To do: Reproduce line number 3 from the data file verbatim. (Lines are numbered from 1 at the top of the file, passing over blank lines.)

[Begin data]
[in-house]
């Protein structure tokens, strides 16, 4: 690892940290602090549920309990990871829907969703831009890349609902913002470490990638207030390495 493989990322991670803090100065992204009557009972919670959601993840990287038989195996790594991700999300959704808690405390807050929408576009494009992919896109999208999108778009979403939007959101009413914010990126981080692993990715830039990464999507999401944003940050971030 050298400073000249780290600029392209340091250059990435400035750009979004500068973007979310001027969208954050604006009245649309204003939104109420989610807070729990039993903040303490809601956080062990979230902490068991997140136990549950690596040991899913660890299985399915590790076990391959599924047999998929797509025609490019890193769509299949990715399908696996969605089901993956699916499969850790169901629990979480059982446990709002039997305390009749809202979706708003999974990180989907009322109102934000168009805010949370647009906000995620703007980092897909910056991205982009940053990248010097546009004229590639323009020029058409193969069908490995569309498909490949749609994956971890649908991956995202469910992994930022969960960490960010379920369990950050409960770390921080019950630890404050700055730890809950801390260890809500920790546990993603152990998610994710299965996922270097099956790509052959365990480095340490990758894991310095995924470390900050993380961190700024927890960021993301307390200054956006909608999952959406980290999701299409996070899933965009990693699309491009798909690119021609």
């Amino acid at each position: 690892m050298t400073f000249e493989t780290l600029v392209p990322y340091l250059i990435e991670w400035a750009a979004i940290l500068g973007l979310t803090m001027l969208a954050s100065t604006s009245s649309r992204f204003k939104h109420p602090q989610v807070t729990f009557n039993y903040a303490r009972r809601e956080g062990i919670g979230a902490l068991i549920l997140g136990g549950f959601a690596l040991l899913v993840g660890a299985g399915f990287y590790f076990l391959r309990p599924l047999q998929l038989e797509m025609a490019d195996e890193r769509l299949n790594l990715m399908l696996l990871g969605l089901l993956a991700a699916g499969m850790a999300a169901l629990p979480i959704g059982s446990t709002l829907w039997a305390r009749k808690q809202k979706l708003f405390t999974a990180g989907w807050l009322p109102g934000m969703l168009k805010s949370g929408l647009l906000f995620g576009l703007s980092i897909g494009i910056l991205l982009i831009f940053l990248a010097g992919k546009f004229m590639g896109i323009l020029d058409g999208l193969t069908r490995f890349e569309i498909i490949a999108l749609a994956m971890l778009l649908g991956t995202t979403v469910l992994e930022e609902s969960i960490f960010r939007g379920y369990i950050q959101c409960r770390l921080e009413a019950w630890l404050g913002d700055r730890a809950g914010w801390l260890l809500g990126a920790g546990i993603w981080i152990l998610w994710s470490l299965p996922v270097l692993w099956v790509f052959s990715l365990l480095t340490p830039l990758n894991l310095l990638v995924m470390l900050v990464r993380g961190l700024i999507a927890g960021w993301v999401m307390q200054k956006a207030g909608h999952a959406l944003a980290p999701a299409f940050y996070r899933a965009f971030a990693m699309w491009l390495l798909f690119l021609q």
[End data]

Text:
């Amino acid at each position: 690892m050298t400073f000249e493989t780290l600029v392209p990322y340091l250059i990435e991670w400035a750009a979004i940290l500068g973007l979310t803090m001027l969208a954050s100065t604006s009245s649309r992204f204003k939104h109420p602090q989610v807070t729990f009557n039993y903040a303490r009972r809601e956080g062990i919670g979230a902490l068991i549920l997140g136990g549950f959601a690596l040991l899913v993840g660890a299985g399915f990287y590790f076990l391959r309990p599924l047999q998929l038989e797509m025609a490019d195996e890193r769509l299949n790594l990715m399908l696996l990871g969605l089901l993956a991700a699916g499969m850790a999300a169901l629990p979480i959704g059982s446990t709002l829907w039997a305390r009749k808690q809202k979706l708003f405390t999974a990180g989907w807050l009322p109102g934000m969703l168009k805010s949370g929408l647009l906000f995620g576009l703007s980092i897909g494009i910056l991205l982009i831009f940053l990248a010097g992919k546009f004229m590639g896109i323009l020029d058409g999208l193969t069908r490995f890349e569309i498909i490949a999108l749609a994956m971890l778009l649908g991956t995202t979403v469910l992994e930022e609902s969960i960490f960010r939007g379920y369990i950050q959101c409960r770390l921080e009413a019950w630890l404050g913002d700055r730890a809950g914010w801390l260890l809500g990126a920790g546990i993603w981080i152990l998610w994710s470490l299965p996922v270097l692993w099956v790509f052959s990715l365990l480095t340490p830039l990758n894991l310095l990638v995924m470390l900050v990464r993380g961190l700024i999507a927890g960021w993301v999401m307390q200054k956006a207030g909608h999952a959406l944003a980290p999701a299409f940050y996070r899933a965009f971030a990693m699309w491009l390495l798909f690119l021609q």